5 REASONS why PREDATOR is the MANLIEST movie of all time
A masterpiece of action cinema starring Arnold Schwarzenegger, the manliest movie of all time, this is one of the big three famous films of John McTiernan, who, in addition to Predator (1987), was responsible for such classics as Die Hard (1988) (see 8 reasons why EVERYONE loves DIE HARD) and Hunt for Red October (1990). In the 1990s, his career caught a downward spiral (Last Action Hero, The Thirteenth Warrior), the director finally painfully took a pratfall on Rollerball, and in 2013 he ended up behind bars for making false statements to an FBI agent. So much for the director, who, despite his plunging career, deserves great respect and remembrance from cinema goers for his mega hat-trick from 1987-1990.
Predator, a violent action flick bathed in sci-fi sauce and a Mexican-American co-production, scored the second-best (after Beverly Hills Cop II) opening in theaters in 1987, and with a budget of $15 million, earned close to $100 worldwide. Predator cemented Schwarzenegger’s already well-established position in Hollywood at the time, and gave the world the second most famous space monster next to Alien. To this day, by the way, Predator and Alien regularly tiff in movies with VS in the title over which of them is the more howling space predator.
The idea for the film reportedly originated from a joke about another… Rocky sequel, after Balboa defeated the formidable Russian Ivan Drago in part four and was no longer strong on the planet. It was jokingly speculated at the time that Rocky’s next opponent might be E.T. Someone in Hollywood picked up on this irrational theme, but decided to let into one ring not Balboa and the cosmic curmudgeon what to phone home, but the big as 150 motherfuckers fighter from outer space and Champion of the Universe Arnold Schwarzenegger. Apparently, originally Arnold was supposed to play the main and only fiddle in the film’s clash with the monster, but the man himself decided it was a bad idea, and, taking his cue from the classic Magnificent Seven, he went into the jungle accompanied by six brave amigos.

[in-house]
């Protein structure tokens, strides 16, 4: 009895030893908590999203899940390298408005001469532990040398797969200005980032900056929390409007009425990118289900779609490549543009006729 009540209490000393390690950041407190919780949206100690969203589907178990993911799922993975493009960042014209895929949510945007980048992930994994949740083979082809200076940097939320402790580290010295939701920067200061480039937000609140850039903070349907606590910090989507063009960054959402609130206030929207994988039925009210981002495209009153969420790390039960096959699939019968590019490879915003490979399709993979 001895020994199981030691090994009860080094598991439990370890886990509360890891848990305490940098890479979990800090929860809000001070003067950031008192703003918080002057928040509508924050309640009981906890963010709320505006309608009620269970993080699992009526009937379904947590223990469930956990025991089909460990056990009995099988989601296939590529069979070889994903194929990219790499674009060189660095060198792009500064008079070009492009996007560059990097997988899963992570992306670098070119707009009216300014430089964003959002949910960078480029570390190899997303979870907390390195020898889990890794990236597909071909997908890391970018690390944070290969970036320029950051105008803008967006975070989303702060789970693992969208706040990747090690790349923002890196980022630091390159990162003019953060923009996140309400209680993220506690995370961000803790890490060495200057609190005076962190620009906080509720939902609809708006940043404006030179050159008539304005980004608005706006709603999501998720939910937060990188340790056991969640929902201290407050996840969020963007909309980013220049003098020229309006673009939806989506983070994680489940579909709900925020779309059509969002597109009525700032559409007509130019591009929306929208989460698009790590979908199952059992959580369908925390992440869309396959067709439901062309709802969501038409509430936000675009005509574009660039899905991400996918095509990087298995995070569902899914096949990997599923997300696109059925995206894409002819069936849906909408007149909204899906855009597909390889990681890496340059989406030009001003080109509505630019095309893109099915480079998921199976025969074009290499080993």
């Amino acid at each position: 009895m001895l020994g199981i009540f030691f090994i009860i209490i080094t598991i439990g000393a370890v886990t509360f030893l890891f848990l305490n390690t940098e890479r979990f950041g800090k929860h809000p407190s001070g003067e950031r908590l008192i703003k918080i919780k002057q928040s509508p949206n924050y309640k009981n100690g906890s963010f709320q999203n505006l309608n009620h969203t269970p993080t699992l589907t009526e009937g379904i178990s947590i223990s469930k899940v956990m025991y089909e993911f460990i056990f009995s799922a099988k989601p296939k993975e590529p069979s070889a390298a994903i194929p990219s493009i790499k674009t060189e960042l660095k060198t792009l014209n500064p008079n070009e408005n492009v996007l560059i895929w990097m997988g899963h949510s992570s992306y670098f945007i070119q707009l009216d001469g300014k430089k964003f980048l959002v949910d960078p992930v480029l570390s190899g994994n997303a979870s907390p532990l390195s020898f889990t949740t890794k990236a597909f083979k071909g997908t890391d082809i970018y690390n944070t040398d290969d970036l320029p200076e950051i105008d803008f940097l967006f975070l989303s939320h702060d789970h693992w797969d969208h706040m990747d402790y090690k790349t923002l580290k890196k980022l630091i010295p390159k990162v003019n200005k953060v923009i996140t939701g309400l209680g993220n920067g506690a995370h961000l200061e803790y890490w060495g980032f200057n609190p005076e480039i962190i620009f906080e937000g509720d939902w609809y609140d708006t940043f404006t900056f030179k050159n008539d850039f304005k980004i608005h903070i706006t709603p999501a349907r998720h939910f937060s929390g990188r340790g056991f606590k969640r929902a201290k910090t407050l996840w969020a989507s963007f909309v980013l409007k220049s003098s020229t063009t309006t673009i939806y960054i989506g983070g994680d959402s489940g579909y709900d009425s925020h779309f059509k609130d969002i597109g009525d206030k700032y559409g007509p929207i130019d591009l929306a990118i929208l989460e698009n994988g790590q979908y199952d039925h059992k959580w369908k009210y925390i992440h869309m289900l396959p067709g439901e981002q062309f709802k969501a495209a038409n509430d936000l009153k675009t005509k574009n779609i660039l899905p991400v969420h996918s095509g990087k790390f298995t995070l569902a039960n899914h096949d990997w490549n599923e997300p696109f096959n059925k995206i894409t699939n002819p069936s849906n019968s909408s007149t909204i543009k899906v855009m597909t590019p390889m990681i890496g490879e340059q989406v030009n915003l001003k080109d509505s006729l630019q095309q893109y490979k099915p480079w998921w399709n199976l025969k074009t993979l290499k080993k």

McTiernan’s film is so testosterone-infused (Dillon’s epic handshake with Dutch), so hard-hitting (Hawkins’ rude jokes), brutal (the shot-off arm pressing his finger on the rifle trigger), bloody (skinned human corpses) and iconic (flight of helicopters to the tune of Long Tall Sally sweeps and sets the stage for the coming battle) in the best meaning of the word, that all its sequels can at best stand politely in its shadow and bask in the glow of its awesomeness. It remains an insider’s secret that Arnold was the main and biggest star of the Predator film, and not some alien, which is why Predator sequels with Predator(s), and even with jungle or Alan Silvestri’s music, but without Arnold, had no chance to match the original’s navel.
Well, that’s right, I mentioned Alan Silvestri’s score, and it did a fantastic job of building the tension and drama of McTiernan’s film, sounding so energetic, powerful and grim, as if the conductor was some kind of a pumped-up macho, waving a big knife instead of a baton to make the musicians collapse with full power and commitment to their instruments. The music in Predator thus contributes enormously to the plot and is so epic that it sometimes seems to overwhelm the action, although in the famous jungle clearing sequence, when Mac starts firing his minigun, the music quiets down and gives way to the sound of powerful weapons. Also, the location of the action was worthy of the real tough guys, because the Mexican jungle (and the director insisted on shooting exclusively in the field) as the location of the shooting crew’s several-week stay, was not one of the most comfortable places.
After all, in addition to fighting the predator, the actors and crew had to face such earthly monsters as leeches and snakes, endure the heat and humidity, the heat and the inconvenience of uneven terrain. The night scenes, on the other hand, were shot during cold temperatures, which was particularly strenuous for Arnold Schwarzenegger when the mud he had to wear (it was actually ceramic clay) became wet and cold. He was warned that this would lower his body temperature by several degrees, and the actor shuddered incessantly, even when attempts were made to warm him with lamps, which only made the clay he was covered with dry out. Apparently, attempts were made to warm up the actor with something stronger, but apparently instead of warming up, he only got drunk.
However, Arnold was so involved in the production of the film that he not only endured all the inconveniences, but even forgot about the wedding rehearsal ceremony, and at the wedding itself to Maria Shriver, he necessarily appeared, instead of in his initial hairstyle, in a military short-cut hairstyle straight from the Predator set. Before we get to the 5 reasons why Predator is the most masculine film of all time, just a little more statistics, the film’s Body Count, and that was sixty-nine people (most at the hands of Dutch and quite a few from Predator’s paws), one scorpion, one boar and one predator.